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Velbon Delta
Reviews Views Date of last review
3 25797 Sun December 21, 2008
Recommended By Average Price Average Rating
100% of reviewers None indicated 7.3



Description: Velbon Delta Tripod with PH-157Q head

Virtually identical to Velbon Sherpa 600n
Keywords: Tripod Velbon Delta Sherpa

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Rabbit Fan

Registered: March 2005
Location: North Essex
Posts: 562
Review Date: Sat July 9, 2005 Would you recommend the product? Yes | Price you paid?: None indicated | Rating: 7 

Pros: Value for money, excellent for well balanced loads
Cons: The head \"droops\" a bit after locking up the axes if the load is not well balanced

This tripod is sold through the “In Focus” chain of shops as the Delta IV tripod system. The normal price for this is £109.00 but if bought together with a scope, either new or used, it is available for £39.00. From the information given on the In-Focus web site it seemed that this tripod was very similar to the Velbon Sherpa 600n and this is indeed the case. The Sherpa model has legs that can splay out extra wide, thus allowing the head to be lowered much closer to the ground, otherwise the tripods seem identical. For a detailed specification (height, weight etc.) of the Delta model a quick search of the appropriate Velbon website page will give the information for the Sherpa 600n model which is close enough for comparison.

Having seen an assortment of reviews for the Sherpa models, the common criticisms appear to be:
· the lack of an anti-rotation pin on the quick release platform and
· the fiddly operation of the quick release plate itself.

Velbon appear to have acted on the first point as the head I was supplied with was fitted with a QR plate with a screw-in pin. This prevents the scope from rotating around the standard ¼” Whitworth mounting thread. The pin can be unscrewed and removed should it not be needed, as would be the case when using a still camera. I believe this is known as the “compact” QR plate, it is perfectly big enough for the kind of equipment that a typical birder is likely to be using and actually larger than the platform on the Manfrotto 128RC head. New “compact” plates can be bought for about £10 for those users who already have a Velbon PH-157Q head but do not have the anti-rotation pin on their current model.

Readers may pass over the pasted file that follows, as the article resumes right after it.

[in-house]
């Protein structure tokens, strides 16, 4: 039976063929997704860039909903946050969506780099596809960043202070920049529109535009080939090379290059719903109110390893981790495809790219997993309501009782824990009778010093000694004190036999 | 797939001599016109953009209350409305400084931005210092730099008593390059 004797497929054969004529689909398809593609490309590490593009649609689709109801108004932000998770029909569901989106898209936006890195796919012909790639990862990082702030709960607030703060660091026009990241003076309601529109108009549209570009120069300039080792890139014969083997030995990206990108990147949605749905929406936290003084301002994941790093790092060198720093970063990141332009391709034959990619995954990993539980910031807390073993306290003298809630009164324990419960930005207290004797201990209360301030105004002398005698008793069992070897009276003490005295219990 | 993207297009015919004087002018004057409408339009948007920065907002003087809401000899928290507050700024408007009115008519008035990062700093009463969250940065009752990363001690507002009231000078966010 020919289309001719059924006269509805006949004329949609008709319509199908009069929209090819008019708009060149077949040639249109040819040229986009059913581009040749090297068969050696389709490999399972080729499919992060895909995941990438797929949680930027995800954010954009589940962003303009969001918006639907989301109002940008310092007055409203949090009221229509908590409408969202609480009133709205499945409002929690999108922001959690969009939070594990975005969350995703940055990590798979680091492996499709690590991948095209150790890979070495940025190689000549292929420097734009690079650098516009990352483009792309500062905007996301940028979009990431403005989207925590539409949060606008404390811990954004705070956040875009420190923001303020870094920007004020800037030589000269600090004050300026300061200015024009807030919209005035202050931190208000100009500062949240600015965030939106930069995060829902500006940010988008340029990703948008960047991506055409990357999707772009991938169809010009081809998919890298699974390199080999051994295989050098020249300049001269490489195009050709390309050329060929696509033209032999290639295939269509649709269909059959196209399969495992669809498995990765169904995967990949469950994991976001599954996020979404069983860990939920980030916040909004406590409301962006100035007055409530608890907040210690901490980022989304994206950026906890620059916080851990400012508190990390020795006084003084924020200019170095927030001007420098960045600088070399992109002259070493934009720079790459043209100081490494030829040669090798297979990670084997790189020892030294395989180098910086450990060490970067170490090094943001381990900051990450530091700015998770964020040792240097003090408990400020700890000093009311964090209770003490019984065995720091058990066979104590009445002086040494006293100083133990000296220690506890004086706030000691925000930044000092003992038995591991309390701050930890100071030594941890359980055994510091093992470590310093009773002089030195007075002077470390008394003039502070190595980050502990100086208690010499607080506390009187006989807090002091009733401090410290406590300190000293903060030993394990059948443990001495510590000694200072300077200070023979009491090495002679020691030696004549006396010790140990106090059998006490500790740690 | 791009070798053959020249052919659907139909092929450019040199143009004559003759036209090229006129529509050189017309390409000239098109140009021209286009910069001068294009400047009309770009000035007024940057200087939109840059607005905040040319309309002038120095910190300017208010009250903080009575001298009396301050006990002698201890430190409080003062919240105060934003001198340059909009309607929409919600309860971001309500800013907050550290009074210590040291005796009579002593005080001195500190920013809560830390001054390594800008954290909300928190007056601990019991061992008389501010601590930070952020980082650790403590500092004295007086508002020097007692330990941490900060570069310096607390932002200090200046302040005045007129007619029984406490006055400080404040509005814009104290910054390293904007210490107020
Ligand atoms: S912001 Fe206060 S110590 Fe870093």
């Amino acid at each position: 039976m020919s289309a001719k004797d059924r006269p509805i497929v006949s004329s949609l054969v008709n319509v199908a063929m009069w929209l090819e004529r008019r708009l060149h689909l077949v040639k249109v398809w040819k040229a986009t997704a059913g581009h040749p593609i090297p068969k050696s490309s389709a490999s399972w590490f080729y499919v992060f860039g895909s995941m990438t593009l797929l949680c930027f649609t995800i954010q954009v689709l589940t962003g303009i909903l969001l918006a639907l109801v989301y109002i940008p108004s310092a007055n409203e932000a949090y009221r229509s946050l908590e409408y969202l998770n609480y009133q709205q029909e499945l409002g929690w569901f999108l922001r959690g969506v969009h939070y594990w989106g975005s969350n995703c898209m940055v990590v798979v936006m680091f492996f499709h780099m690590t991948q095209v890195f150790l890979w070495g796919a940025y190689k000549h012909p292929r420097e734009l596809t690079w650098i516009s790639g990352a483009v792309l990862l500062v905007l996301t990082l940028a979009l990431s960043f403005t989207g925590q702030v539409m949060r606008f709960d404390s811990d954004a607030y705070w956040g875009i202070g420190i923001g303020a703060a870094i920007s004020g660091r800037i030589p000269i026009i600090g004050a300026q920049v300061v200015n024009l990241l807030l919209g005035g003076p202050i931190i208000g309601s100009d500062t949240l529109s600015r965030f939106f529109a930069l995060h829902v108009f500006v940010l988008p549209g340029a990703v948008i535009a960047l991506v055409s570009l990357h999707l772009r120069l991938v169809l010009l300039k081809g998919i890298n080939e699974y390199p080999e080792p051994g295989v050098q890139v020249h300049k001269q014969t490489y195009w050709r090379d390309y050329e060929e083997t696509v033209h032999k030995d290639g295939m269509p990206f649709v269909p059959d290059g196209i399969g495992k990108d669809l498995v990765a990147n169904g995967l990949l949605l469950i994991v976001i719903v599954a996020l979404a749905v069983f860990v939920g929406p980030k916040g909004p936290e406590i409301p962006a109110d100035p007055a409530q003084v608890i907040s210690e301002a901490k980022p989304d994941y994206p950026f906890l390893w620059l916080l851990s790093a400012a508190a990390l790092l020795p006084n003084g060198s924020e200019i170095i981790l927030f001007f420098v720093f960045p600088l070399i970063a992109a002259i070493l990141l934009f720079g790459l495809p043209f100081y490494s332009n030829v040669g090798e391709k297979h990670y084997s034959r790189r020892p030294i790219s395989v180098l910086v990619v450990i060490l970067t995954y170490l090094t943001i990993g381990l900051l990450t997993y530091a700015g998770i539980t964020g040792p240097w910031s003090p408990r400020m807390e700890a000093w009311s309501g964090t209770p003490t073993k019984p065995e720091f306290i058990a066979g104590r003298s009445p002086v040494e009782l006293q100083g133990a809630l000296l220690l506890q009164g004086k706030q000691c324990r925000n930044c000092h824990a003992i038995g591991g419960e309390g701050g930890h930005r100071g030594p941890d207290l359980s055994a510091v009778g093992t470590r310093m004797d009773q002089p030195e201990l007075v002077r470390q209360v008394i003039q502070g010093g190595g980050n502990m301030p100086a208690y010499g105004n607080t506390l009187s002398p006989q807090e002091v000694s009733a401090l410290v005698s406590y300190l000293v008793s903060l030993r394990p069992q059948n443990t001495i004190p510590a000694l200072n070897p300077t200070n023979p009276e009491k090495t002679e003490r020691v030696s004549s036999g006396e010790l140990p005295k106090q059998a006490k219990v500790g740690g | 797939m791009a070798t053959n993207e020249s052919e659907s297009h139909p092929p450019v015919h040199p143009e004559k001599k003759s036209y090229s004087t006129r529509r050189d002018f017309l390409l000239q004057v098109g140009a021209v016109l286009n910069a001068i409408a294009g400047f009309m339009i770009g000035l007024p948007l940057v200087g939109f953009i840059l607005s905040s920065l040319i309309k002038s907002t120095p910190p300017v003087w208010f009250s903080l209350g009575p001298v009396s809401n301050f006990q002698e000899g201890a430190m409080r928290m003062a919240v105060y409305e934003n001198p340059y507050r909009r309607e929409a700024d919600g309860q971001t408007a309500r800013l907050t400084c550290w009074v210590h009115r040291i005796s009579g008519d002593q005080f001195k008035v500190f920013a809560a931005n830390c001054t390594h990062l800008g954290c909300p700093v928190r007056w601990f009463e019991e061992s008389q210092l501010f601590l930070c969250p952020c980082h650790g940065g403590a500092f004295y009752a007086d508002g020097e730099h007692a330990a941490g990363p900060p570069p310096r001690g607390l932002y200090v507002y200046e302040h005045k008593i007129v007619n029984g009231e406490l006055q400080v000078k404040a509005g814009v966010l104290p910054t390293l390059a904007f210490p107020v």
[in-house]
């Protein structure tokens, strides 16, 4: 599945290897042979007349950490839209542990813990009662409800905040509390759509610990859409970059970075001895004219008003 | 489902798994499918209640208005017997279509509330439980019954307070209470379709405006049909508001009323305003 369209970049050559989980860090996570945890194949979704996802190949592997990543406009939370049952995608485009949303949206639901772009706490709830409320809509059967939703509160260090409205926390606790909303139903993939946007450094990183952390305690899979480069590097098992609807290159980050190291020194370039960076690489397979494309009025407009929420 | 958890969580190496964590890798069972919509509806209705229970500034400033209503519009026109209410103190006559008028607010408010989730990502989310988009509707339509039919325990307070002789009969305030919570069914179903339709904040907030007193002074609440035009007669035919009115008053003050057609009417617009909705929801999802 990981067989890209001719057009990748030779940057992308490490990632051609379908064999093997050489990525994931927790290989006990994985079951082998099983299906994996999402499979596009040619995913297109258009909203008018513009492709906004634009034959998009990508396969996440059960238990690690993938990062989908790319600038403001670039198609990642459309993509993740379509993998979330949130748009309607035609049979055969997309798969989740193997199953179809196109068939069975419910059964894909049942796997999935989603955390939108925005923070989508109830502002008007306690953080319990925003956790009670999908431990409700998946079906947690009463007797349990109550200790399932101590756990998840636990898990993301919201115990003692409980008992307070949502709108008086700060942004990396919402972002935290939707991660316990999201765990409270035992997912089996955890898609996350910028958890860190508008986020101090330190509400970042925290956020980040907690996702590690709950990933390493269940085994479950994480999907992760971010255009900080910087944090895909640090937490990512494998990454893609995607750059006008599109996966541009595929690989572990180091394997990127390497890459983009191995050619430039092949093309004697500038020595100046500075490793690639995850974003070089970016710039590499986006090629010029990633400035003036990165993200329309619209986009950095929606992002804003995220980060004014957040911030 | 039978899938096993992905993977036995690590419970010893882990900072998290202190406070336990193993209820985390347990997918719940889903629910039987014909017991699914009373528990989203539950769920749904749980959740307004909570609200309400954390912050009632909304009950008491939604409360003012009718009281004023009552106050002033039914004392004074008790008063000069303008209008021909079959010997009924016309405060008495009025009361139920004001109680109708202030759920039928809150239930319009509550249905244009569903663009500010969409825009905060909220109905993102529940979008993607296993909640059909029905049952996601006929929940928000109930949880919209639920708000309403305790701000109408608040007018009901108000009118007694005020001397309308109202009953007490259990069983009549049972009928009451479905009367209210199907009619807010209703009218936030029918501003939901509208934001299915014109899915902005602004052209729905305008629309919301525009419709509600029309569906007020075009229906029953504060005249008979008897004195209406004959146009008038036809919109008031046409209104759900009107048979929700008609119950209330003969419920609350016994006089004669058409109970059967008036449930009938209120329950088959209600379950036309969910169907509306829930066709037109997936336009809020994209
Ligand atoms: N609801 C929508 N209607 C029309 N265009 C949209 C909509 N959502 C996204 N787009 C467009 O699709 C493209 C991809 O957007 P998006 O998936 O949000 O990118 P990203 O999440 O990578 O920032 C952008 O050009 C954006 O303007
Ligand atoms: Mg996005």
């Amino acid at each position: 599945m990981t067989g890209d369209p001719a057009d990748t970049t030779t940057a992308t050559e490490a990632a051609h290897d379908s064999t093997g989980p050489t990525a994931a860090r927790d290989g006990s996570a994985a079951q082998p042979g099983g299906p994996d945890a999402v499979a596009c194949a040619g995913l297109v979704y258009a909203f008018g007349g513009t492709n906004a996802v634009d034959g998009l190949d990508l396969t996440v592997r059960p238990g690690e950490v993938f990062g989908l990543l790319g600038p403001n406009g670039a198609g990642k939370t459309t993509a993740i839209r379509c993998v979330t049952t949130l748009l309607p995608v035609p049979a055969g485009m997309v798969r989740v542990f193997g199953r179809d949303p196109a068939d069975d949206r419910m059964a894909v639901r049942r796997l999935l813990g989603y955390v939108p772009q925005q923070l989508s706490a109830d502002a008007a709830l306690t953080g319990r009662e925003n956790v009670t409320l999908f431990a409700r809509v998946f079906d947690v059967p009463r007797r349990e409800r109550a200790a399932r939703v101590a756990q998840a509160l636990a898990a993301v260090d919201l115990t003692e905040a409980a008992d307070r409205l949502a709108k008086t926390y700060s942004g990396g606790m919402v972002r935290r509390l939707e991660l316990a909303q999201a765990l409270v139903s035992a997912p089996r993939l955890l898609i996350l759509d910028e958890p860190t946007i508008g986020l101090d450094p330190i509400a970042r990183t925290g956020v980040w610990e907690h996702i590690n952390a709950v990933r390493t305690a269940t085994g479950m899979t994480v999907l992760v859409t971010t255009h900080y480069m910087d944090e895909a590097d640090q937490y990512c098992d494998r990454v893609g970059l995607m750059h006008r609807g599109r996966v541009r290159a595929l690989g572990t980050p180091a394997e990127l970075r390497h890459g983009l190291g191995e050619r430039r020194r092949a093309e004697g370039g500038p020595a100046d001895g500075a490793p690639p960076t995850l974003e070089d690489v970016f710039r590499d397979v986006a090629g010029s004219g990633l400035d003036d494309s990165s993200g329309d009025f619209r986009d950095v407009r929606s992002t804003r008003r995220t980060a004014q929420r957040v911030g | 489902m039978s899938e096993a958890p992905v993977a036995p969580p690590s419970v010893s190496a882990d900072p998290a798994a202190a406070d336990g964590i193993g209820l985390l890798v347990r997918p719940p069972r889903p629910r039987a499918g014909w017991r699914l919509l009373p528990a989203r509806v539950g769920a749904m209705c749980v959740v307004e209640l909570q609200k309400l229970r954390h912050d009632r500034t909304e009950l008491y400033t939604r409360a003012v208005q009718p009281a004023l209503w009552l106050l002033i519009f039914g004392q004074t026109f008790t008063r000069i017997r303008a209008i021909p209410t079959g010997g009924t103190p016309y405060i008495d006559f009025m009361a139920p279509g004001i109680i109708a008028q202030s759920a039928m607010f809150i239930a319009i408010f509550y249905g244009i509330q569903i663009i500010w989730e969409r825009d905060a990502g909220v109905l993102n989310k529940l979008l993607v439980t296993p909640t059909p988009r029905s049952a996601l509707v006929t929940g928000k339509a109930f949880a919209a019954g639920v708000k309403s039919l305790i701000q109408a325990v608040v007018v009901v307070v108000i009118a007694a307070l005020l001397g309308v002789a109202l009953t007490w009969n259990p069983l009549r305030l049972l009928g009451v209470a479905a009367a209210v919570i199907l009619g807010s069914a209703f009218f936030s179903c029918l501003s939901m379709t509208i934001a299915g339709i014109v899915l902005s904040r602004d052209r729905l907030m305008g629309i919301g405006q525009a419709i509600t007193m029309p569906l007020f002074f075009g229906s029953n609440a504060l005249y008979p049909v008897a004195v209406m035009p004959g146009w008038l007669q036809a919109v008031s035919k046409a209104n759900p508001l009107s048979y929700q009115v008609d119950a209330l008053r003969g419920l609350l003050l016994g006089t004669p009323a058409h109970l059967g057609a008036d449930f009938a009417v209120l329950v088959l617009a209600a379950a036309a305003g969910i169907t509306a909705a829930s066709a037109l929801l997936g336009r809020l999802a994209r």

The second criticism of “fiddly QR plate” is not really an issue to my mind. Whilst looking for a tripod I tried several models in shops, including others fitted with the same head supplied with the Delta/Sherpa. When I first tried the Velbon QR plate my thought was “I can see why the reviews moan about this”, so I tried a Manfrotto fitted with the 128RC head as that seems to the standard birder’s tripod head. I found this equally fiddly, something that never gets commented about in reviews. A couple of minutes practice with both heads and I got the hang of them both. To my mind, they are equally easy to use once you’ve got the hang of them. All I can say is that if the reviewers are used to the Manfrotto head then they will be used to taking that plate on and off, thus will not regard it as fiddly. If they then use something with a different action it will appear to be awkward to use.

The motion of the head is smooth and, if a fine touch is developed with the locking handle, the elevation axis can be locked whilst still retaining a nice smooth movement in the rotation axis. The legs can be extended easily with the quick-release snap clips, though the lower third section of leg is fairly thin and not the most rigid. The same can be said of the Manfrotto 190 in my opinion, though to a slightly lesser extent. Perhaps I’m just expecting too much having been used to legs with bracing struts in the past. The lack of bracing struts may not aid the overall stability, but they do allow independent movement of each leg angle. This can be very useful when using the tripod in the restrictive space of a cramped hide. I have used this ‘pod in corners I would never have been able to use my old braced tripod. The legs drop easily without needing to be pulled by hand and likewise tuck away easily when required.

The central column is a simple friction clamped affair and can be used in conjunction with a hide clamp available for £39. The central column friction clamp works well and the lack of end-stop on the column base is no problem as there is little risk of accidentally pulling it out completely. The central column clamp screw is fairly small but adequate for the job and allows a range of fine friction adjustment. All the castings are well made, rigid and finished to a high standard (see photo).

In use, the tripod is easy to get on with. It can be carried by hand with a scope attached by extending the central column a few inches. This allows a suitable horizontal balance point to be found and provides a comfortable hand-hold. Whilst it may be sacrilege to suggest using the tripod in this configuration, with the central column extended slightly, I find that using it this way and not extending the lower third leg section gives better rigidity than the conventional wisdom of using fully dropped legs and no centre extension. (See the additional note at the bottom of this review). Using the tripod this way also allows easy stabilisation when used on sloping or uneven ground as the third leg section can be dropped quickly to even things up.

I am 5ft 10 (1.72m) and find that with all three leg sections fully dropped the height is just right to use an angled scope when the object being viewed is above in the trees, though it is slightly too high for viewing ground level objects. Similar sized users of straight scopes will find they may need to slightly raise the centre column for tree-top viewing but will find this is not need for viewing lower subjects.